5.  Ever heard of "dostadning?" Neither had I until NEHGS mentioned it this week in The Weekly Genealogist.  Long-time readers of this blog will recall that I am a self-confessed Pack Rat (see https://filiopietismprism.blogspot.com/2013/09/pack-rat-solutions-financial-advisors.html and especially see https://filiopietismprism.blogspot.com/2014/04/the-genealogical-artifact-review.html) and so I found this subject of particular interest due to my pack rat proclivities AND because I have a good, long-time friend who is Swedish (the latter reference being a clue to the word "dostadning"). I am not going to explain "dostadning," but I suggest you have a look here to learn about it and see what you think. 😀

6.  And finally, UpFront With NGS blog posted an interesting piece on copyright law allowing LIBRARIES to legally scan and make available materials published from 1923 - 1941. You can read the piece here and get links to further reading.     
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Copyright 2017, John D. Tew
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Wednesday, October 4, 2017

A Poem by Florence Leonette [Flagg] Cooke for the Ninth Annual Great Genealogy Poetry Challenge of Bill West (October 4, 2017)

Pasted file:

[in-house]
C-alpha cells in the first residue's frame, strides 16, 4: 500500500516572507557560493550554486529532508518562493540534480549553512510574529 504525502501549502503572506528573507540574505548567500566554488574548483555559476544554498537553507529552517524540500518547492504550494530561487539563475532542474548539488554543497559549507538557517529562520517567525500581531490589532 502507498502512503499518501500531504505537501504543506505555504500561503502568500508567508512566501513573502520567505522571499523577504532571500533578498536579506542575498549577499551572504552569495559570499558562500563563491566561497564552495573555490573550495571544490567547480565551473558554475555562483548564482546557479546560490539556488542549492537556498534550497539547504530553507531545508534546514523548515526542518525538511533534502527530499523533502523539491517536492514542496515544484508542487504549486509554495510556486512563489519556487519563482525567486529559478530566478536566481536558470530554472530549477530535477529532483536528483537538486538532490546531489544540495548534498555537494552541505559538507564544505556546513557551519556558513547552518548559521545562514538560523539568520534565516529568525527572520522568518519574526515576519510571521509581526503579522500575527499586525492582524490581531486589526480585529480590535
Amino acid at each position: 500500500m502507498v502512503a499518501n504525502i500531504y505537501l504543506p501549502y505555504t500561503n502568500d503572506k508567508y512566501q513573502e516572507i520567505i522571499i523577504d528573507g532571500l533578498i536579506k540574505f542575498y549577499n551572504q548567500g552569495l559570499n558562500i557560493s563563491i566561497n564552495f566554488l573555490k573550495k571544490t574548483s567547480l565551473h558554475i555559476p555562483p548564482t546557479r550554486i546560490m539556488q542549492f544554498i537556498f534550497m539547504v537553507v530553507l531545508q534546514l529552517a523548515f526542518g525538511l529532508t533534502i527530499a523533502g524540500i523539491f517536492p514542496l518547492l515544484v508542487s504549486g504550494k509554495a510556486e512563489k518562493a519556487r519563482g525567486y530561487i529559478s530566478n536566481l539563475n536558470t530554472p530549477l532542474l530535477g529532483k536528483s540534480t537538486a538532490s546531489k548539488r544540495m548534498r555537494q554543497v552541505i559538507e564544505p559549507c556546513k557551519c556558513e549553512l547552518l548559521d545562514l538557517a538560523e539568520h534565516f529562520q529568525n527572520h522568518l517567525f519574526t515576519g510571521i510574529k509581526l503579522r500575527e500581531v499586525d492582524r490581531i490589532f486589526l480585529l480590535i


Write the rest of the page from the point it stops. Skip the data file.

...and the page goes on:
Florence Leonette "Nettie" [Flagg] Cooke (1870 - 1904)

Next month is the "Ninth Annual Great Genealogy Poetry Challenge" conceived and hosted by Bill West of West in New England blog. Under the Challenge rules, a poem submitted for inclusion in the Challenge can "be a poem you or one of your ancestors have written." This post is my submission for the Ninth Annual Challenge and it publishes a poem written by my great grandmother, Florence Leonette Flagg (pictured above as a young adult). "Nettie," as she was always called, is the mother of my maternal grandmother, Ruth Eaton [Cooke] Carpenter.

Nettie had a short life that in many ways was tragic and I believe she turned to poetry to try to express her pain, her hope, and her discovery of respite and beauty when and where she could find it. She wrote numerous poems that are mostly sad, but they must have been cathartic for her given her experiences. I am very lucky and privileged to have several originals of her poetic writings and a few others that were transcribed by her eldest child (my grand aunt, Helen R. [Cooke] Roberts) from now lost originals. The poem in this post is one of the original poems in her handwriting that I now have in my collection.

To possibly understand where Nettie's poem originates, it is necessary to provide some brief context and background about Nettie.

Nettie was born in 1870 to George W. Flagg and his wife, Mary J. ("Jennie") Eaton.  When Nettie was just two and half years old, her mother died at age 26. And then Nettie's father died at age 35 of "phthisis" (an archaic name for tuberculosis) when Nettie was barely nine years old.

By the time of the 1880 federal census, ten-year-old Nettie Flagg was living as a "boarder" in the home of Susannah Stanley (age 69) and her daughter Frances Stanley (age 30) in Attleborough, Massachusetts. She apparently lived with the Stanleys until she married Walter W. Cooke in August 1891 in North Attleborough. She and Walter had known one another since they were children. They were both 21 years old when they married.